Some sites only provide information, while others allow you to actually click a button to purchase the car, and either have it shipped to a nearby dealership or delivered directly to your door (shipping costs are additional). Much of the content and information comes directly from the automakers, providing a transparency that hasn’t been available at dealer showrooms.
“The dealer will give you facts and details on the car, but is unlikely to detail a vehicle’s shortcomings,” points out Jon Linkov, managing editor, autos, at Consumer Reports.
That doesn’t mean information found online is accurate and trustworthy. Linkov advises taking user forums and blogs with a grain of salt, and using multiple sites to compare your findings.
Car buying sites can include listings from franchise dealers, independent dealers and private sellers, typically for both new and used vehicles. Some sites allow you to design a vehicle from the chassis up, with only the features you want. Typically, you input the make and model of car you want and then the site offers several options and trim packages, sometimes with different prices at different dealers. Once you make your selection, you can print out the quote and be assured the dealer will honor it. Some sites, like E-carone, offer financing or the ability to trade in your existing vehicle simply by posting photographs of it.
Shopping from your living room means you don’t have to traipse around town, going lot to lot, explaining yourself over and over. That can be physically and mentally exhausting. Online, you can find out who has what you want, and call them all in an hour or so. “It’s a lot easier to get out of their clutches and make the deal remotely,” says Philip Reed of Edmunds.com.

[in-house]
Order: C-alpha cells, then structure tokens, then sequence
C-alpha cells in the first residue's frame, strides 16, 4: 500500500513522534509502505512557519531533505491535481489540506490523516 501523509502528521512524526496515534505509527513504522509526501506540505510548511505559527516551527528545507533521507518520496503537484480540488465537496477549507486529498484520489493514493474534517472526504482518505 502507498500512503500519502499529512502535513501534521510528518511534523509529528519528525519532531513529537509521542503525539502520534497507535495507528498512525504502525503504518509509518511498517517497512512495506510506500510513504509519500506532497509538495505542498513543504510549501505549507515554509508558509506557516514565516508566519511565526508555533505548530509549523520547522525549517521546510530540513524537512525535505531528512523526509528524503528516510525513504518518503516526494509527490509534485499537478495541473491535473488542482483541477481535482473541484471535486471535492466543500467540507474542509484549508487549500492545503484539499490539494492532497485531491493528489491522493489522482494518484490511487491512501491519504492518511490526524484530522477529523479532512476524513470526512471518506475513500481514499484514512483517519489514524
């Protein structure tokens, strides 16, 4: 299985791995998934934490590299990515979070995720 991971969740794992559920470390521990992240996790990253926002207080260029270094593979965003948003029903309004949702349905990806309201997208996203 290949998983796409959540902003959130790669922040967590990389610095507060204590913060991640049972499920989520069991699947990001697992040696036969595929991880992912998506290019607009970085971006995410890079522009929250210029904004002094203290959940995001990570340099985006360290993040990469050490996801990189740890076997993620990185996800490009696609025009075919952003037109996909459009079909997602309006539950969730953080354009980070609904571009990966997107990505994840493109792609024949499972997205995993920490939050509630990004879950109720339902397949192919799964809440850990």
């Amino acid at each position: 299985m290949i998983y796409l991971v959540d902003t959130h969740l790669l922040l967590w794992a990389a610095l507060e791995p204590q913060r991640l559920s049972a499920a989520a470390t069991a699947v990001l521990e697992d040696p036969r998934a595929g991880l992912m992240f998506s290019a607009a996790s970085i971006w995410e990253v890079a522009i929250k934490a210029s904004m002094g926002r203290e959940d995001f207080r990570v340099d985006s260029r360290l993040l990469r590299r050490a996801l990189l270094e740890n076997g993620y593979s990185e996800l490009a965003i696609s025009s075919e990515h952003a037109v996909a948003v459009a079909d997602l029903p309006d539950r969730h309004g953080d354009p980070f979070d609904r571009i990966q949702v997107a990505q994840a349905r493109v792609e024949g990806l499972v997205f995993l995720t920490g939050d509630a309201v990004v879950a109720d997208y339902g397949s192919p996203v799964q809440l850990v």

Still, the push-button approach isn’t for everyone, and not all websites are created equal. You need to be comfortable with navigating sites and following through on each step.
Perhaps what gives some people pause more than the technical hurdle, though, is pressing a “pay now” button for such a pricey purchase. That can feel like too big a risk to some when they haven’t seen, felt and driven their future set of wheels. And the older the buyer, the more important it is to have a test drive, according to Scott Painter, CEO of Zag.com, which runs the online buying programs for member organizations like AAA and sells 10,000 cars a month. (Some auto buying sites will allow you to arrange a test drive at a local dealer with no pressure to buy.)
A car is a big commodity to order over the Internet. Some shoppers still have qualms about conducting a transaction this way, preferring to simply buy from a dealer they’ve come to know. The Internet, after all, is only a tool.
“It doesn’t replace the personal relationships involved in buying an automobile,” says Beau Boeckmann, a 39-year-old dealer who followed his father, Bert, into the business.
Their Los Angeles dealership, Galpin Franchises, has sold to several families over multiple generations. One is the family of Ted Fukuda, a 72-year-old resident of Northridge, Calif., whose parents purchased his first car, a used 1954 Ford Crestline, from Galpin. He traded with Bert for a 1950 Ford Coupe, and then again for a 1962 Falcon Station Wagon, before moving to a variety of pickup trucks. Fukuda’s mother, father, children and siblings have all purchased vehicles from Galpin, and his granddaughter, who just got her license, will likely get her first car there too. “I know I’m getting an honest deal and he treats us like family,” says Fukuda.
More and more, that feels like a quaint sentiment. Even among those old enough who remember what a Ford Crestline looks like.
Julie Halpert, who has covered the car indusry for two decades, lives in Michigan.